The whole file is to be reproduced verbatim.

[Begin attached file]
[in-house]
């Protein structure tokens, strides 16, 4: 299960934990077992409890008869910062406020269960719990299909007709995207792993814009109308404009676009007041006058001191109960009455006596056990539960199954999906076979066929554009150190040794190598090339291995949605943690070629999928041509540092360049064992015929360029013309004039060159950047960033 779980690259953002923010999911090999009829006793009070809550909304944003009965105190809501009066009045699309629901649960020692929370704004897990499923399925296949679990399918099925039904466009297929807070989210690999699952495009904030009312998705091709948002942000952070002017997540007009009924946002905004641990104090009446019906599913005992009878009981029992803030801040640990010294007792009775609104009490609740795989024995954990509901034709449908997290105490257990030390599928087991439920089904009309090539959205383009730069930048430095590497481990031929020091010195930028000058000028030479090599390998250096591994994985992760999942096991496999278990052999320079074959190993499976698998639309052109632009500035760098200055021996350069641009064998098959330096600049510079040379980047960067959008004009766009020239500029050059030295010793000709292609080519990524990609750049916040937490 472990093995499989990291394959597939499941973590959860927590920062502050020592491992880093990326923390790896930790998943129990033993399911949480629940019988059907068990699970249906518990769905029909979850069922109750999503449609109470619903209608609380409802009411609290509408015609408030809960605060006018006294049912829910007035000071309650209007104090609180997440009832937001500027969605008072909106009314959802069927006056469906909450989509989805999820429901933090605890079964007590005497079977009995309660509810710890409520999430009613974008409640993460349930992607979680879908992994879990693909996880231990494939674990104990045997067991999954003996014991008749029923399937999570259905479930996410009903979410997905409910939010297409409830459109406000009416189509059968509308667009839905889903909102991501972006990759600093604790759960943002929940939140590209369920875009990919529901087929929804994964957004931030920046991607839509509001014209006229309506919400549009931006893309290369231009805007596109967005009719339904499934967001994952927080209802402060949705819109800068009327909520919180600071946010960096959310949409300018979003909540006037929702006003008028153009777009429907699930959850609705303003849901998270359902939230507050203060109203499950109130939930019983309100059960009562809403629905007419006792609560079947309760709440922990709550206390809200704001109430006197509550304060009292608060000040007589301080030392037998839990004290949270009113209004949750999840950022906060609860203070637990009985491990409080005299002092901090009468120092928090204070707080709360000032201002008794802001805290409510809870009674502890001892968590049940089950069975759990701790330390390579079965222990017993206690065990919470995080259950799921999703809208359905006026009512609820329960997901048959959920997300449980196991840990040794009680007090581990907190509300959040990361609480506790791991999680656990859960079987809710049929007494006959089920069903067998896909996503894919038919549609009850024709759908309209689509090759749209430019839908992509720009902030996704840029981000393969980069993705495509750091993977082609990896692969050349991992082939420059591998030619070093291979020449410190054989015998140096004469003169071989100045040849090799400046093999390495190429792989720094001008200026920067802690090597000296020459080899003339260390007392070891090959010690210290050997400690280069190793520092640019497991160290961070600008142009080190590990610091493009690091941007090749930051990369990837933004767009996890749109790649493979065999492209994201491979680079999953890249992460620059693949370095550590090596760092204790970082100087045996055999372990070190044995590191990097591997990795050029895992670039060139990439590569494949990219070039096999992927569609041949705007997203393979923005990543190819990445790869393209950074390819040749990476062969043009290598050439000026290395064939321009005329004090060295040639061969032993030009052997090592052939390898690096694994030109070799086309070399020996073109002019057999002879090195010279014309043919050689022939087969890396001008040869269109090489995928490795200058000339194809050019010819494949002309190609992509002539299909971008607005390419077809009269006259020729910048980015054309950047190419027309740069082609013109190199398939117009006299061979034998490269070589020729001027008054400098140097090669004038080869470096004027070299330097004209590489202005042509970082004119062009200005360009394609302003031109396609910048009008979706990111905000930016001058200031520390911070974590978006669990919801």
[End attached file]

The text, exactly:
[in-house]
């Protein structure tokens, strides 16, 4: 299960934990077992409890008869910062406020269960719990299909007709995207792993814009109308404009676009007041006058001191109960009455006596056990539960199954999906076979066929554009150190040794190598090339291995949605943690070629999928041509540092360049064992015929360029013309004039060159950047960033 779980690259953002923010999911090999009829006793009070809550909304944003009965105190809501009066009045699309629901649960020692929370704004897990499923399925296949679990399918099925039904466009297929807070989210690999699952495009904030009312998705091709948002942000952070002017997540007009009924946002905004641990104090009446019906599913005992009878009981029992803030801040640990010294007792009775609104009490609740795989024995954990509901034709449908997290105490257990030390599928087991439920089904009309090539959205383009730069930048430095590497481990031929020091010195930028000058000028030479090599390998250096591994994985992760999942096991496999278990052999320079074959190993499976698998639309052109632009500035760098200055021996350069641009064998098959330096600049510079040379980047960067959008004009766009020239500029050059030295010793000709292609080519990524990609750049916040937490 472990093995499989990291394959597939499941973590959860927590920062502050020592491992880093990326923390790896930790998943129990033993399911949480629940019988059907068990699970249906518990769905029909979850069922109750999503449609109470619903209608609380409802009411609290509408015609408030809960605060006018006294049912829910007035000071309650209007104090609180997440009832937001500027969605008072909106009314959802069927006056469906909450989509989805999820429901933090605890079964007590005497079977009995309660509810710890409520999430009613974008409640993460349930992607979680879908992994879990693909996880231990494939674990104990045997067991999954003996014991008749029923399937999570259905479930996410009903979410997905409910939010297409409830459109406000009416189509059968509308667009839905889903909102991501972006990759600093604790759960943002929940939140590209369920875009990919529901087929929804994964957004931030920046991607839509509001014209006229309506919400549009931006893309290369231009805007596109967005009719339904499934967001994952927080209802402060949705819109800068009327909520919180600071946010960096959310949409300018979003909540006037929702006003008028153009777009429907699930959850609705303003849901998270359902939230507050203060109203499950109130939930019983309100059960009562809403629905007419006792609560079947309760709440922990709550206390809200704001109430006197509550304060009292608060000040007589301080030392037998839990004290949270009113209004949750999840950022906060609860203070637990009985491990409080005299002092901090009468120092928090204070707080709360000032201002008794802001805290409510809870009674502890001892968590049940089950069975759990701790330390390579079965222990017993206690065990919470995080259950799921999703809208359905006026009512609820329960997901048959959920997300449980196991840990040794009680007090581990907190509300959040990361609480506790791991999680656990859960079987809710049929007494006959089920069903067998896909996503894919038919549609009850024709759908309209689509090759749209430019839908992509720009902030996704840029981000393969980069993705495509750091993977082609990896692969050349991992082939420059591998030619070093291979020449410190054989015998140096004469003169071989100045040849090799400046093999390495190429792989720094001008200026920067802690090597000296020459080899003339260390007392070891090959010690210290050997400690280069190793520092640019497991160290961070600008142009080190590990610091493009690091941007090749930051990369990837933004767009996890749109790649493979065999492209994201491979680079999953890249992460620059693949370095550590090596760092204790970082100087045996055999372990070190044995590191990097591997990795050029895992670039060139990439590569494949990219070039096999992927569609041949705007997203393979923005990543190819990445790869393209950074390819040749990476062969043009290598050439000026290395064939321009005329004090060295040639061969032993030009052997090592052939390898690096694994030109070799086309070399020996073109002019057999002879090195010279014309043919050689022939087969890396001008040869269109090489995928490795200058000339194809050019010819494949002309190609992509002539299909971008607005390419077809009269006259020729910048980015054309950047190419027309740069082609013109190199398939117009006299061979034998490269070589020729001027008054400098140097090669004038080869470096004027070299330097004209590489202005042509970082004119062009200005360009394609302003031109396609910048009008979706990111905000930016001058200031520390911070974590978006669990919801």